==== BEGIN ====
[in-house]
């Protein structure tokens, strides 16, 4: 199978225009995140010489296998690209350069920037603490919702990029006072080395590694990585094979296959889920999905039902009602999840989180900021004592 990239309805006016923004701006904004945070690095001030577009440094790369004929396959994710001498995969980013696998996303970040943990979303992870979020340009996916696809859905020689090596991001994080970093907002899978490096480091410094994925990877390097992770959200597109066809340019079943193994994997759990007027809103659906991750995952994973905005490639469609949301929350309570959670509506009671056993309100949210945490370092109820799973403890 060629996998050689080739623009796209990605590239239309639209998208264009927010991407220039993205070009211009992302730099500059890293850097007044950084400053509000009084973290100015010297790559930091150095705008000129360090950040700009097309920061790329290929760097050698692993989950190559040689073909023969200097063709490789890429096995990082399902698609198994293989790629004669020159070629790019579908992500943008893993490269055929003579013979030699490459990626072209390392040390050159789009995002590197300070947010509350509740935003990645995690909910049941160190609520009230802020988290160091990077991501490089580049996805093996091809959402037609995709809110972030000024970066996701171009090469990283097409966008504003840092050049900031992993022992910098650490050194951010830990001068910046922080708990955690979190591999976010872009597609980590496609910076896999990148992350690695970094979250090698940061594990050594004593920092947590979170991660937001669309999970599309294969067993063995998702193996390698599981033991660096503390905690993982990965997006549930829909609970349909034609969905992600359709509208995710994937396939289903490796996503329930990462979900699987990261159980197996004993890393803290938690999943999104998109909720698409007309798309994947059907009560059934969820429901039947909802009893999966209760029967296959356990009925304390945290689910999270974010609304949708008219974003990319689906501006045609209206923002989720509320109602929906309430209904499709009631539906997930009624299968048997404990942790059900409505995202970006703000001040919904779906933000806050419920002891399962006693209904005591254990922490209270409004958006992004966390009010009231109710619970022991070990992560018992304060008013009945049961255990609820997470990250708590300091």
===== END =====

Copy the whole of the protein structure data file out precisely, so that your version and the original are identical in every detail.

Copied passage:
[in-house]
């Protein structure tokens, strides 16, 4: 199978225009995140010489296998690209350069920037603490919702990029006072080395590694990585094979296959889920999905039902009602999840989180900021004592 990239309805006016923004701006904004945070690095001030577009440094790369004929396959994710001498995969980013696998996303970040943990979303992870979020340009996916696809859905020689090596991001994080970093907002899978490096480091410094994925990877390097992770959200597109066809340019079943193994994997759990007027809103659906991750995952994973905005490639469609949301929350309570959670509506009671056993309100949210945490370092109820799973403890 060629996998050689080739623009796209990605590239239309639209998208264009927010991407220039993205070009211009992302730099500059890293850097007044950084400053509000009084973290100015010297790559930091150095705008000129360090950040700009097309920061790329290929760097050698692993989950190559040689073909023969200097063709490789890429096995990082399902698609198994293989790629004669020159070629790019579908992500943008893993490269055929003579013979030699490459990626072209390392040390050159789009995002590197300070947010509350509740935003990645995690909910049941160190609520009230802020988290160091990077991501490089580049996805093996091809959402037609995709809110972030000024970066996701171009090469990283097409966008504003840092050049900031992993022992910098650490050194951010830990001068910046922080708990955690979190591999976010872009597609980590496609910076896999990148992350690695970094979250090698940061594990050594004593920092947590979170991660937001669309999970599309294969067993063995998702193996390698599981033991660096503390905690993982990965997006549930829909609970349909034609969905992600359709509208995710994937396939289903490796996503329930990462979900699987990261159980197996004993890393803290938690999943999104998109909720698409007309798309994947059907009560059934969820429901039947909802009893999966209760029967296959356990009925304390945290689910999270974010609304949708008219974003990319689906501006045609209206923002989720509320109602929906309430209904499709009631539906997930009624299968048997404990942790059900409505995202970006703000001040919904779906933000806050419920002891399962006693209904005591254990922490209270409004958006992004966390009010009231109710619970022991070990992560018992304060008013009945049961255990609820997470990250708590300091």